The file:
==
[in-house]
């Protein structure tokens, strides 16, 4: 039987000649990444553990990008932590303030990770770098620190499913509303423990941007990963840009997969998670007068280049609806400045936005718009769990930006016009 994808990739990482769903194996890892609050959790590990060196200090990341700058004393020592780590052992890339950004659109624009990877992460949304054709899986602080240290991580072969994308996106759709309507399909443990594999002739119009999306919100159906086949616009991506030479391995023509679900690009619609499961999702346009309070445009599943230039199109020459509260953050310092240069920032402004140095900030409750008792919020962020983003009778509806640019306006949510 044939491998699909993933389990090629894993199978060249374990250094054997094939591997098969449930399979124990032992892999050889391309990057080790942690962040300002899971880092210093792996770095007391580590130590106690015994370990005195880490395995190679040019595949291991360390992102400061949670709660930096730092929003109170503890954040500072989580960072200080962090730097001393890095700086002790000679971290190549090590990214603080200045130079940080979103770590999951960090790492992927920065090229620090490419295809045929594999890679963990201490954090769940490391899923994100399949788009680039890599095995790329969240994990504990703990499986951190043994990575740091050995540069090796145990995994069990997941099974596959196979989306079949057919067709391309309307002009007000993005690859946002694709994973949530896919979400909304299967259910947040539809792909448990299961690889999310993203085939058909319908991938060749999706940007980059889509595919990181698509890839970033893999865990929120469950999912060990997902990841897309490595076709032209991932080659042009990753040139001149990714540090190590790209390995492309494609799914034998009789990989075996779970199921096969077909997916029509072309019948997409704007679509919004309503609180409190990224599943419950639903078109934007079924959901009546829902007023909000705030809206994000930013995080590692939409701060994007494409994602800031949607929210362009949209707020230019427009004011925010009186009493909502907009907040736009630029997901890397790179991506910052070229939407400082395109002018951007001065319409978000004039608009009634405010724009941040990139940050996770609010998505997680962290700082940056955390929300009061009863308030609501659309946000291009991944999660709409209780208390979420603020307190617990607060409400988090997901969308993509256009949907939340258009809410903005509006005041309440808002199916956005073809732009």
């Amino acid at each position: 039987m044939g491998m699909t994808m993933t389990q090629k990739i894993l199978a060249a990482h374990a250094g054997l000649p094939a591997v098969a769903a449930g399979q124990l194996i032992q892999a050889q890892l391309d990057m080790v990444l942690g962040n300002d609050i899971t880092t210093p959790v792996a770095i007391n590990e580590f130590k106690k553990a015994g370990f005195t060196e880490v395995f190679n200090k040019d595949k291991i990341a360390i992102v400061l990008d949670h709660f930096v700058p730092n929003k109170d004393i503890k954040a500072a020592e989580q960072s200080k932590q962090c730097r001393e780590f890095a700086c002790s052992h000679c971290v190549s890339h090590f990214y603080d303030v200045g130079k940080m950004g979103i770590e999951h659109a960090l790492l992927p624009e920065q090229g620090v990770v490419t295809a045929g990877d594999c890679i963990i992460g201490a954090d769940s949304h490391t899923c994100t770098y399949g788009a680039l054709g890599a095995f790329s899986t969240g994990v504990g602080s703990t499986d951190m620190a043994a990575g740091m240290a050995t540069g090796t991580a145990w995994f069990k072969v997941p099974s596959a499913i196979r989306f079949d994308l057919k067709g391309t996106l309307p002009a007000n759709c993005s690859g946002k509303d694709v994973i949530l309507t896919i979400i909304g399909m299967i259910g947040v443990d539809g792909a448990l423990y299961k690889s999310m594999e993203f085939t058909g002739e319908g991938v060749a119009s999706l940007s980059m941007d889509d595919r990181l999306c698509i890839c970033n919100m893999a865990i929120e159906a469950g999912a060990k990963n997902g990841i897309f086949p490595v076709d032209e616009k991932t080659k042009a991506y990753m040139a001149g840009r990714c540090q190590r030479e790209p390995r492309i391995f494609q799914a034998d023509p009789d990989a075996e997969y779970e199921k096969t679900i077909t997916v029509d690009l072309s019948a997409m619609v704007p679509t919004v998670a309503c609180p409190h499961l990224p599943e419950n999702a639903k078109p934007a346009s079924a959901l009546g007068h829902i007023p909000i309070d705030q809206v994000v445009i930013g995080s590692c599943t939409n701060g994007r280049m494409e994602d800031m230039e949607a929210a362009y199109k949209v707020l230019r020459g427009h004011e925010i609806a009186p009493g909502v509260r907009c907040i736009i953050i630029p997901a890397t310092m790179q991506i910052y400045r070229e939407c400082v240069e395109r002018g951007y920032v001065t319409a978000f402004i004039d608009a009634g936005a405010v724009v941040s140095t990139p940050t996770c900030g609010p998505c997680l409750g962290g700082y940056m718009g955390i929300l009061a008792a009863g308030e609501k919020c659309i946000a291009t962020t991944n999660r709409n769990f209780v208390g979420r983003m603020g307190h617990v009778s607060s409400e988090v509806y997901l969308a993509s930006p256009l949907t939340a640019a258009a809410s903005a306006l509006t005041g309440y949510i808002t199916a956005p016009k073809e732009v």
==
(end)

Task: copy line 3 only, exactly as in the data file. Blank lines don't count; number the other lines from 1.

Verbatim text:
């Amino acid at each position: 039987m044939g491998m699909t994808m993933t389990q090629k990739i894993l199978a060249a990482h374990a250094g054997l000649p094939a591997v098969a769903a449930g399979q124990l194996i032992q892999a050889q890892l391309d990057m080790v990444l942690g962040n300002d609050i899971t880092t210093p959790v792996a770095i007391n590990e580590f130590k106690k553990a015994g370990f005195t060196e880490v395995f190679n200090k040019d595949k291991i990341a360390i992102v400061l990008d949670h709660f930096v700058p730092n929003k109170d004393i503890k954040a500072a020592e989580q960072s200080k932590q962090c730097r001393e780590f890095a700086c002790s052992h000679c971290v190549s890339h090590f990214y603080d303030v200045g130079k940080m950004g979103i770590e999951h659109a960090l790492l992927p624009e920065q090229g620090v990770v490419t295809a045929g990877d594999c890679i963990i992460g201490a954090d769940s949304h490391t899923c994100t770098y399949g788009a680039l054709g890599a095995f790329s899986t969240g994990v504990g602080s703990t499986d951190m620190a043994a990575g740091m240290a050995t540069g090796t991580a145990w995994f069990k072969v997941p099974s596959a499913i196979r989306f079949d994308l057919k067709g391309t996106l309307p002009a007000n759709c993005s690859g946002k509303d694709v994973i949530l309507t896919i979400i909304g399909m299967i259910g947040v443990d539809g792909a448990l423990y299961k690889s999310m594999e993203f085939t058909g002739e319908g991938v060749a119009s999706l940007s980059m941007d889509d595919r990181l999306c698509i890839c970033n919100m893999a865990i929120e159906a469950g999912a060990k990963n997902g990841i897309f086949p490595v076709d032209e616009k991932t080659k042009a991506y990753m040139a001149g840009r990714c540090q190590r030479e790209p390995r492309i391995f494609q799914a034998d023509p009789d990989a075996e997969y779970e199921k096969t679900i077909t997916v029509d690009l072309s019948a997409m619609v704007p679509t919004v998670a309503c609180p409190h499961l990224p599943e419950n999702a639903k078109p934007a346009s079924a959901l009546g007068h829902i007023p909000i309070d705030q809206v994000v445009i930013g995080s590692c599943t939409n701060g994007r280049m494409e994602d800031m230039e949607a929210a362009y199109k949209v707020l230019r020459g427009h004011e925010i609806a009186p009493g909502v509260r907009c907040i736009i953050i630029p997901a890397t310092m790179q991506i910052y400045r070229e939407c400082v240069e395109r002018g951007y920032v001065t319409a978000f402004i004039d608009a009634g936005a405010v724009v941040s140095t990139p940050t996770c900030g609010p998505c997680l409750g962290g700082y940056m718009g955390i929300l009061a008792a009863g308030e609501k919020c659309i946000a291009t962020t991944n999660r709409n769990f209780v208390g979420r983003m603020g307190h617990v009778s607060s409400e988090v509806y997901l969308a993509s930006p256009l949907t939340a640019a258009a809410s903005a306006l509006t005041g309440y949510i808002t199916a956005p016009k073809e732009v």